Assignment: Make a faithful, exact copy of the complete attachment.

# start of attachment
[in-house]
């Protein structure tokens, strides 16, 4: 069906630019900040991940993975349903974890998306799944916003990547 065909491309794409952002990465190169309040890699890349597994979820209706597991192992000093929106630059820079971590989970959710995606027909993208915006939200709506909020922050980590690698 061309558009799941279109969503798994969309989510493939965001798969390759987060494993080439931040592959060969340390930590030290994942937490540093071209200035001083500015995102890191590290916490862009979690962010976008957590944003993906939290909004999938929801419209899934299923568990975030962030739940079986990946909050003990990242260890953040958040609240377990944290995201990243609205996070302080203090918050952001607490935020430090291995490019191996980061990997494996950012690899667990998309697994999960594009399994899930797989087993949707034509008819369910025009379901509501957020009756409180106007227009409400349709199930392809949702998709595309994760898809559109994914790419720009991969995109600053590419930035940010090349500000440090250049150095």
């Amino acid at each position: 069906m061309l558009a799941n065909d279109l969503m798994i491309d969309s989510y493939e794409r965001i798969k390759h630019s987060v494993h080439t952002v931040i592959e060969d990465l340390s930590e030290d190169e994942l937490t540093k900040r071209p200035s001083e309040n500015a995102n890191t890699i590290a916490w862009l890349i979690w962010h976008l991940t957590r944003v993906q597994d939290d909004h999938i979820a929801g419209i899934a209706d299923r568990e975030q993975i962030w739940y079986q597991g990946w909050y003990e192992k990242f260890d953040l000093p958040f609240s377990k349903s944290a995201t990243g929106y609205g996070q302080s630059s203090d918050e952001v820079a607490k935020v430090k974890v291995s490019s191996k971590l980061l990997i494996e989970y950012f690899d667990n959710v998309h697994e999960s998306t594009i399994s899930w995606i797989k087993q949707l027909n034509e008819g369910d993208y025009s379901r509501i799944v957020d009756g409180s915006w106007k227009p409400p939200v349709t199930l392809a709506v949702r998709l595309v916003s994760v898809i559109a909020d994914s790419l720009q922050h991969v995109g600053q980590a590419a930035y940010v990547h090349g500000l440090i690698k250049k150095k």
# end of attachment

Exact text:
[in-house]
């Protein structure tokens, strides 16, 4: 069906630019900040991940993975349903974890998306799944916003990547 065909491309794409952002990465190169309040890699890349597994979820209706597991192992000093929106630059820079971590989970959710995606027909993208915006939200709506909020922050980590690698 061309558009799941279109969503798994969309989510493939965001798969390759987060494993080439931040592959060969340390930590030290994942937490540093071209200035001083500015995102890191590290916490862009979690962010976008957590944003993906939290909004999938929801419209899934299923568990975030962030739940079986990946909050003990990242260890953040958040609240377990944290995201990243609205996070302080203090918050952001607490935020430090291995490019191996980061990997494996950012690899667990998309697994999960594009399994899930797989087993949707034509008819369910025009379901509501957020009756409180106007227009409400349709199930392809949702998709595309994760898809559109994914790419720009991969995109600053590419930035940010090349500000440090250049150095």
């Amino acid at each position: 069906m061309l558009a799941n065909d279109l969503m798994i491309d969309s989510y493939e794409r965001i798969k390759h630019s987060v494993h080439t952002v931040i592959e060969d990465l340390s930590e030290d190169e994942l937490t540093k900040r071209p200035s001083e309040n500015a995102n890191t890699i590290a916490w862009l890349i979690w962010h976008l991940t957590r944003v993906q597994d939290d909004h999938i979820a929801g419209i899934a209706d299923r568990e975030q993975i962030w739940y079986q597991g990946w909050y003990e192992k990242f260890d953040l000093p958040f609240s377990k349903s944290a995201t990243g929106y609205g996070q302080s630059s203090d918050e952001v820079a607490k935020v430090k974890v291995s490019s191996k971590l980061l990997i494996e989970y950012f690899d667990n959710v998309h697994e999960s998306t594009i399994s899930w995606i797989k087993q949707l027909n034509e008819g369910d993208y025009s379901r509501i799944v957020d009756g409180s915006w106007k227009p409400p939200v349709t199930l392809a709506v949702r998709l595309v916003s994760v898809i559109a909020d994914s790419l720009q922050h991969v995109g600053q980590a590419a930035y940010v990547h090349g500000l440090i690698k250049k150095k």